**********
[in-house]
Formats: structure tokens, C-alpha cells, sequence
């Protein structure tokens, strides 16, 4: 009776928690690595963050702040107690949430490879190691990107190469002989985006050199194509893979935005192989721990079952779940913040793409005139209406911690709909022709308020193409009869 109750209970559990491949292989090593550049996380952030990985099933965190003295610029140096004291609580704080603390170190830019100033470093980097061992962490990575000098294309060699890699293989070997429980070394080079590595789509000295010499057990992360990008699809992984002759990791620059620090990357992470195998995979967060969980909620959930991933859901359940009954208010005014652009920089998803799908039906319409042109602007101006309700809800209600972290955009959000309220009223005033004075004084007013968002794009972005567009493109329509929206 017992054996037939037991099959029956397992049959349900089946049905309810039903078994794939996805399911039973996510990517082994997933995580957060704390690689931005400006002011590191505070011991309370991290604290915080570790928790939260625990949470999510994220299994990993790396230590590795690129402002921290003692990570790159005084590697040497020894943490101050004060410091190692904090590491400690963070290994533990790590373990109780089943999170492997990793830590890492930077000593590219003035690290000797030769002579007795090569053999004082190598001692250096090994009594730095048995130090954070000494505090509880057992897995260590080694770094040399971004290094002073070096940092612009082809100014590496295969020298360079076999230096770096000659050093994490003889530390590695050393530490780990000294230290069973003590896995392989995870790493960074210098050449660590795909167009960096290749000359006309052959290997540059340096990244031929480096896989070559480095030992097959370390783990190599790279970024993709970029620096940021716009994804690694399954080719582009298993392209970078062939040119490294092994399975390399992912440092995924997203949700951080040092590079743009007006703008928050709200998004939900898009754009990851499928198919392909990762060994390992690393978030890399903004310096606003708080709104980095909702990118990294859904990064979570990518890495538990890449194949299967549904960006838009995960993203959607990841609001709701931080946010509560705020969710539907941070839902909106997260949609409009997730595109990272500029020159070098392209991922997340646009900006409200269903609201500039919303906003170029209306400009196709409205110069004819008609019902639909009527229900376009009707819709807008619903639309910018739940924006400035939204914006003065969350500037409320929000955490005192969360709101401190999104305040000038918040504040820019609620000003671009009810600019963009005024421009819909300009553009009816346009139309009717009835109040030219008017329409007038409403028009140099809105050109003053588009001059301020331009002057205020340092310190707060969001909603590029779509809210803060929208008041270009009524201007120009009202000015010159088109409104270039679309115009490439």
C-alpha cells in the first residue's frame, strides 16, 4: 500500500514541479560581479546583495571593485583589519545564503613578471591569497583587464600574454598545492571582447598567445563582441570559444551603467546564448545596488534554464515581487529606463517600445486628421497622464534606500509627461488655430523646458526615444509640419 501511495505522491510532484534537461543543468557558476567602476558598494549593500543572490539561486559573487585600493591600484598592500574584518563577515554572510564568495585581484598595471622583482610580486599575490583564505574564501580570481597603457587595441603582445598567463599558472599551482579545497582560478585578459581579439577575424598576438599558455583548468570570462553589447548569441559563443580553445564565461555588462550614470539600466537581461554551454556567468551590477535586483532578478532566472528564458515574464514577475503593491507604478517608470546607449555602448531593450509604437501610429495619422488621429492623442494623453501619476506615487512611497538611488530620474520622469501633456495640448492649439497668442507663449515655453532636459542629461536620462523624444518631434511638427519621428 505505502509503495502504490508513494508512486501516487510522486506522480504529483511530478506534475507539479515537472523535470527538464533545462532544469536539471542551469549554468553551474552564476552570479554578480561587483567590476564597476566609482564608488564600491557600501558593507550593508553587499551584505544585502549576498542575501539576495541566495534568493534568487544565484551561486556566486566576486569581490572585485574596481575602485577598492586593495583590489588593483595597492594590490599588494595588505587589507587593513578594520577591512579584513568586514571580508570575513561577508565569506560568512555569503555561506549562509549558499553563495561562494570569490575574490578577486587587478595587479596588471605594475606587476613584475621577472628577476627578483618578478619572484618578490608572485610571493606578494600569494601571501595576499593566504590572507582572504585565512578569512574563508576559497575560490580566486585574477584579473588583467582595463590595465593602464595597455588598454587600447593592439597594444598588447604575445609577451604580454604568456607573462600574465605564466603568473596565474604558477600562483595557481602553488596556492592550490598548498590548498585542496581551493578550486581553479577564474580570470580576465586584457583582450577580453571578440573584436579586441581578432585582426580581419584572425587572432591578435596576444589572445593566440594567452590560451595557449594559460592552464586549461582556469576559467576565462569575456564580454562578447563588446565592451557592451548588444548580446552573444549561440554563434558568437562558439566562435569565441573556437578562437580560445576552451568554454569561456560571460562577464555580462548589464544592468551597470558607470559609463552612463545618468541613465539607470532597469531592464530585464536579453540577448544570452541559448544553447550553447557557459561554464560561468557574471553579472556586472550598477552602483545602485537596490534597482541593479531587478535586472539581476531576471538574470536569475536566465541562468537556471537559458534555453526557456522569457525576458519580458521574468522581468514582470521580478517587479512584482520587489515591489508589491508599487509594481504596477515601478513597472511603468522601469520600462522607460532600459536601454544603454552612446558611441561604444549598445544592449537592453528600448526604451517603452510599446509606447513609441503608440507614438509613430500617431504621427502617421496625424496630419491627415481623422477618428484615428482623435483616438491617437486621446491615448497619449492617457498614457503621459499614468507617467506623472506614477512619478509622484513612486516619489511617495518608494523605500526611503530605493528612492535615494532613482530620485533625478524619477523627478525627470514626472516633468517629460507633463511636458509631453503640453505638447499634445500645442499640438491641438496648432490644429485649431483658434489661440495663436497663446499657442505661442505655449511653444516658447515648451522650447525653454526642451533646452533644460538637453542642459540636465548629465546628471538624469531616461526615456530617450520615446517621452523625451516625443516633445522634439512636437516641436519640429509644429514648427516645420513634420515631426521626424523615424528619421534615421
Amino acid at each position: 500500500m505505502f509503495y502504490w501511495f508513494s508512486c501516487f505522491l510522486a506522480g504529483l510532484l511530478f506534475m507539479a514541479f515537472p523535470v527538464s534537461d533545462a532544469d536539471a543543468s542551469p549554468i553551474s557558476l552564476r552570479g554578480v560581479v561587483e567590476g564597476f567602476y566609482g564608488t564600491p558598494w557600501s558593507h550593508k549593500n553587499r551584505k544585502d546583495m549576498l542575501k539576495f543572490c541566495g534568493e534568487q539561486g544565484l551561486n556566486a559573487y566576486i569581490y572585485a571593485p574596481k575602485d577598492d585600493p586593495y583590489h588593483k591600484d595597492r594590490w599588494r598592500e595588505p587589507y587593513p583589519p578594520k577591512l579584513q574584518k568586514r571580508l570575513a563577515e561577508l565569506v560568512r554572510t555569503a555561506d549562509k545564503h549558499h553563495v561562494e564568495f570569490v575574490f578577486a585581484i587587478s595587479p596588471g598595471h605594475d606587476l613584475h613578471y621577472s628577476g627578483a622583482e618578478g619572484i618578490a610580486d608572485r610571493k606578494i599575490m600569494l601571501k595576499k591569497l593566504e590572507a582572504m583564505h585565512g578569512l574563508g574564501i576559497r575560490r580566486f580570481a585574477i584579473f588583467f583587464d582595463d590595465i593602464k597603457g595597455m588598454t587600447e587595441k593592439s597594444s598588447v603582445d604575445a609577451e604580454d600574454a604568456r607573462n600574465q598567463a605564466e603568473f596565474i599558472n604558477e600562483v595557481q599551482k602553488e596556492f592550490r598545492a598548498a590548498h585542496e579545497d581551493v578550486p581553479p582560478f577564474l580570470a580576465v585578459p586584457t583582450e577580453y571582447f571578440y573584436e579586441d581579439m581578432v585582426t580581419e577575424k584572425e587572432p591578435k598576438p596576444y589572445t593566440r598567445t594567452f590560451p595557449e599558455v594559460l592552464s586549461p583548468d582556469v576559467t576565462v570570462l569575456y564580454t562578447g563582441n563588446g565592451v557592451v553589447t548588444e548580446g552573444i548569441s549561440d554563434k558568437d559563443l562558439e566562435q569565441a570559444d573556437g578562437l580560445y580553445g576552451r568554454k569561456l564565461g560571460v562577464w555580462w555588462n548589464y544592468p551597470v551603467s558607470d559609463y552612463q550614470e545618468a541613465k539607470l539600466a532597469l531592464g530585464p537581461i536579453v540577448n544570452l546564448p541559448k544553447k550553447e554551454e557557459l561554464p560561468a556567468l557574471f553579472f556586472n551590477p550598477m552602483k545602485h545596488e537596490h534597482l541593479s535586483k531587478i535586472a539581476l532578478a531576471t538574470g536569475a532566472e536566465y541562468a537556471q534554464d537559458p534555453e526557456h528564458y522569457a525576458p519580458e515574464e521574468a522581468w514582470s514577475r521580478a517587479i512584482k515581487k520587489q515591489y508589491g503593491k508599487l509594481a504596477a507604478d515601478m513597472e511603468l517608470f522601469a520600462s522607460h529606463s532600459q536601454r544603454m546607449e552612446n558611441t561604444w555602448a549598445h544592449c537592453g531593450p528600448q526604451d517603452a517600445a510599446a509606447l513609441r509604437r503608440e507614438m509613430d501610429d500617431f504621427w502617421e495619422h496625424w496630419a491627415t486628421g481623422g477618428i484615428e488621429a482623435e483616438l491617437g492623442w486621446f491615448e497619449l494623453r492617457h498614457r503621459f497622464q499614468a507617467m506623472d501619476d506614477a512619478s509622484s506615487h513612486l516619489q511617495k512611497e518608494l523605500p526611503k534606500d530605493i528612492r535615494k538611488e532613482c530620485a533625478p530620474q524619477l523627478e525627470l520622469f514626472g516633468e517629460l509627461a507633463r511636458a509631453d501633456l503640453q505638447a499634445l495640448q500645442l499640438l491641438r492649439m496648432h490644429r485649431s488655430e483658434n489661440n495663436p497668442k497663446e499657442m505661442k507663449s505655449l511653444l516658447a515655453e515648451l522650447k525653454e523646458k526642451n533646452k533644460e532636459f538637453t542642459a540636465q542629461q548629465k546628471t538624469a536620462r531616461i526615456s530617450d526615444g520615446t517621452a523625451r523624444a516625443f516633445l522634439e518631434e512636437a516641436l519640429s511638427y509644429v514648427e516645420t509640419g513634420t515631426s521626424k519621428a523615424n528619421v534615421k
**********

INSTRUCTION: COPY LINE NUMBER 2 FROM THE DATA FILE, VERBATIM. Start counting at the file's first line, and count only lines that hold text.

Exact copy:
Formats: structure tokens, C-alpha cells, sequence